The American press was very enthusiastic. The New York Times wrote: “Mr. de Morgan possesses a subtle humor in characterisation and dialogue rather than in situation, and a deep and touching tenderness underlies the entire work. He writes as a man might who has successfully searched life for joy, and then has lost what he has found. It is all written from the heart — a man who has a sad story to relate, and tells it because he must, not because he would. In Its way it is as sincere as Newman’s Apologia. It is epic in its conception, magnificent in its presentment — this autobiography of a great-hearted man could only be told as it is by another great-hearted man, for it is a sound dictum that there cannot be in the creation what in the creator is not.”

The Baltimore Times said: “The book is of a high order. It is more than a novel: it is a piece of literature. … Joseph Vance is either a survival of the age of sanity or a return to it, the times of Dickens and Thackeray. What is all the more wonderful, there is nothing of imitation about it. The writer remains independently himself and conducts us so easily through this house of memories that one would say the book wins rather than compels interest There is humor here spontaneous and vigorous; yet the book contains romance as improbable as life itself.”

Olivia Howard Dunbar in The North American Review was more thoughtful and saw that the novel’s comparability to Thackeray and Dickens meant it was old-fashioned. “That a contemporary of Mr. Meredith and Mr. James should have been so far able to resist the influences of his time as to produce a novel that is mid-Victorian to the least syllable may seem at first sight a startling case of artistic obduracy. Yet it is possible that the elaborate simplicity of Joseph Vance is the disguise of a shrewd artfulness, and that it was Mr. de Morgan’s sophisticated intention to imply a comment on literary fashions with which he may not happen to be in sympathy. Or the novel’s period of incubation may have been unnaturally prolonged, and it may literally be a lonely survival of the age of Dickens and Thackeray, discipleship to both of which masters it frankly displays.”

WILLIAM DE MORGAN’S NOVELS (6)

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One of the delights of William de Morgan’s novels is his sideswipes at followers of Causes, whom he knew well through his association with Suffragists and Spiritualists and his friendship with William Morris.

In Joseph Vance he satirises Aunt Isabella, who has “gone to a Congress of an Association for the Promotion or Suppression of some Virtue or Vice, I’m not sure which!” She is a believer in Homeopathy and collects weird, ineffectual remedies:

“‘It’s that nice prescription of Dr. Hillyer’s. It’s only a little Ammonia and Chlorodyne and Gentian and Bark, and nothing that can possibly hurt. And of course you won’t mind me, dear, no one does! But I’m sure you ought either to take something or let Dr. Hillyer see you.’”

She enquires about symptoms that only homeopaths know about:

“‘Itching in the nostrils. Titillation in the membranes of the nasal canal. Sensation as of centipedes on the occiput, or of a large heavy object in the glottis, accompanied with wheezing, snoring, or choking. Incessant sneezing. Metempsychosis and Asphyxia. Tendency to jump, start and use bad language. Sensation of a swarm of bees in the larynx. Caryatids.’ That’s just exactly what she read very loud to me and a policeman’s back, standing at our gate.”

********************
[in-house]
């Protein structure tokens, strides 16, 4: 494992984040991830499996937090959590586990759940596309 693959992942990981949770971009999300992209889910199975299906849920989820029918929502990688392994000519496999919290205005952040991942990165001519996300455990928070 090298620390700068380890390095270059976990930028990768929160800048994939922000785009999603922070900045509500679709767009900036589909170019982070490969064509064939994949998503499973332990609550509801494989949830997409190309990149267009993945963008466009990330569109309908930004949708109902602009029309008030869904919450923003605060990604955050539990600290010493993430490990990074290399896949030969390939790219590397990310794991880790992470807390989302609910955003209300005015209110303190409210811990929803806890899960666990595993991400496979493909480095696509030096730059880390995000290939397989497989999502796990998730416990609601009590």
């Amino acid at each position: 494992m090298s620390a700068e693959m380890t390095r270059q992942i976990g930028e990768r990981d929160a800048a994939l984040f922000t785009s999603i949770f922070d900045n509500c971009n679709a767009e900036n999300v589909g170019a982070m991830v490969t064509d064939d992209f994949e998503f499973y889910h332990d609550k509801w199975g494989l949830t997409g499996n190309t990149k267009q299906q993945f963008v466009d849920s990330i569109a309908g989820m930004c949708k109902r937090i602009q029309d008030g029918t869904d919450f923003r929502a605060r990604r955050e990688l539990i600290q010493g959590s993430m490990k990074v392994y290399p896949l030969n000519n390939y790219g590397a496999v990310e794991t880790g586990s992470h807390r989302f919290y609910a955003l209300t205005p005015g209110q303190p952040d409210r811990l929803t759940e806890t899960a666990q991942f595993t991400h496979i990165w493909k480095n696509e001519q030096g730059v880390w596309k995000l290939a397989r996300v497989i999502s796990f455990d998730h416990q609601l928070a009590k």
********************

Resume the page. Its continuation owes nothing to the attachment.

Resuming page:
And she insists that you swallow something she has prepared:

“When I came back from posting my letter found two tumblers of the Weakest possible grog with paper over them — one teaspoonful every four hours of each, alternately. She makes some concession to my feelings on the subject of High Dilutions, and (at great risk to myself, she says) allows me to have Mother-Tinctures. Hence the Alcohol, which has the same relation to real Grog that a glass of water too often has to beer, owing to previous associations and ineffectual dry rubs.

“I wouldn’t nag on this way at poor Aunty, only she really did aggravate Papa.”

WILLIAM DE MORGAN’S NOVELS (5)

I’m reading William de Morgan’s first novel – and his most popular – Joseph Vance, cast as the autobiography of a poor boy who goes through many trials to achieve success in life. The narrative is comic, discursive and fizzes with the joy of writing. And there is a love interest too, so the comparison with Dickens was inevitable. 

I wondered how he was received in his own time and came across this contemporary account:

About four years ago the struggle to live became exceptionally severe, and it was about this time that Mr. de Morgan conceived the idea of ‘Joseph Vance’. He wrote the opening chapters, but was able to get no further, for there was a revival in the tile industry that kept the aged author and artist busy for three years. Twelve months ago, having some time on his hands, Mr. de Morgan decided to finish his first book.

A t this time Mr. de Morgan had no idea of selling the book. It was written for the pure pleasure of writing, and if any were destined to read it the privilege was to be confined to friends. Those who read this first novel of 200,000 words suggested that it should be sent to a publisher, so to a publisher it was promptly dispatched. It came back with the intimation that it was much too long. Several times it was refused, and then Mr. de Morgan conceived the idea of having it typed. It was sent to a well-known firm, and immediately put in hand. One day the proprietress was walking through, the office, when she noticed one of the girls in tears. An inquiry yielded the information that the girl was crying over some of the scenes in the novel she was typing. The proprietress glanced over the girl’s shoulder, and soon was crying also.